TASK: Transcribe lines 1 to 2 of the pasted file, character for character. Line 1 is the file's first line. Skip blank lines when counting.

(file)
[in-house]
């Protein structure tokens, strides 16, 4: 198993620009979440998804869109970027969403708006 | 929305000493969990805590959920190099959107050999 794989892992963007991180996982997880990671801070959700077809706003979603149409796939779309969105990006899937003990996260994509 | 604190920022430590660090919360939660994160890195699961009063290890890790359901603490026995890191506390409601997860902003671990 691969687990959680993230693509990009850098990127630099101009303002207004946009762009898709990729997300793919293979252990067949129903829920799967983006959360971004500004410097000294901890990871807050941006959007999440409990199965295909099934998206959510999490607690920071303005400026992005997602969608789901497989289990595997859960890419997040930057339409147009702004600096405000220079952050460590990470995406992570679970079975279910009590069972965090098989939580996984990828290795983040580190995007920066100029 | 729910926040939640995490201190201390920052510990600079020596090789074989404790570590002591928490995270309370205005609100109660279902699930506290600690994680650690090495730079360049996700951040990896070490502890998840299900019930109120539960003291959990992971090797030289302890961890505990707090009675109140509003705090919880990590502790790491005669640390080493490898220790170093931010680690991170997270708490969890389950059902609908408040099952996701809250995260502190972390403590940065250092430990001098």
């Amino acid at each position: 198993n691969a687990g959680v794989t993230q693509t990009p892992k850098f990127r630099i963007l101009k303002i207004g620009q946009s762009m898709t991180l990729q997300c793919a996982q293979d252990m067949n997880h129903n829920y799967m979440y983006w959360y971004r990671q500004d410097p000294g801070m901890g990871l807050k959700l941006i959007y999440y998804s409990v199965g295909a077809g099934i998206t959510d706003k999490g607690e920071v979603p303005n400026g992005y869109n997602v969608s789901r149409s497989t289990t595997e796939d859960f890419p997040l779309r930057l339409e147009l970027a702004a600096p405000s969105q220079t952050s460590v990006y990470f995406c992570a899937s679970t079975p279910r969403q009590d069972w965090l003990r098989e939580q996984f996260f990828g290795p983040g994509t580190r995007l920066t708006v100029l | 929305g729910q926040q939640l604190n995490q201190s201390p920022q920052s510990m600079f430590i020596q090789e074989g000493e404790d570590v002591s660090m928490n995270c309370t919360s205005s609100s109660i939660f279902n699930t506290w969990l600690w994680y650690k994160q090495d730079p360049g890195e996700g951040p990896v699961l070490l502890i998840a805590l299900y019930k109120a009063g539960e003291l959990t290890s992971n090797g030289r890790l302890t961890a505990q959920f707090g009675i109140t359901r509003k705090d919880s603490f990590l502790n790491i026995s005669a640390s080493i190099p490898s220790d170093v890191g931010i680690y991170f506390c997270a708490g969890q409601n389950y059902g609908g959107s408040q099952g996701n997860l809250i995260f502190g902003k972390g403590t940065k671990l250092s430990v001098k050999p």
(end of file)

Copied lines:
[in-house]
């Protein structure tokens, strides 16, 4: 198993620009979440998804869109970027969403708006 | 929305000493969990805590959920190099959107050999 794989892992963007991180996982997880990671801070959700077809706003979603149409796939779309969105990006899937003990996260994509 | 604190920022430590660090919360939660994160890195699961009063290890890790359901603490026995890191506390409601997860902003671990 691969687990959680993230693509990009850098990127630099101009303002207004946009762009898709990729997300793919293979252990067949129903829920799967983006959360971004500004410097000294901890990871807050941006959007999440409990199965295909099934998206959510999490607690920071303005400026992005997602969608789901497989289990595997859960890419997040930057339409147009702004600096405000220079952050460590990470995406992570679970079975279910009590069972965090098989939580996984990828290795983040580190995007920066100029 | 729910926040939640995490201190201390920052510990600079020596090789074989404790570590002591928490995270309370205005609100109660279902699930506290600690994680650690090495730079360049996700951040990896070490502890998840299900019930109120539960003291959990992971090797030289302890961890505990707090009675109140509003705090919880990590502790790491005669640390080493490898220790170093931010680690991170997270708490969890389950059902609908408040099952996701809250995260502190972390403590940065250092430990001098």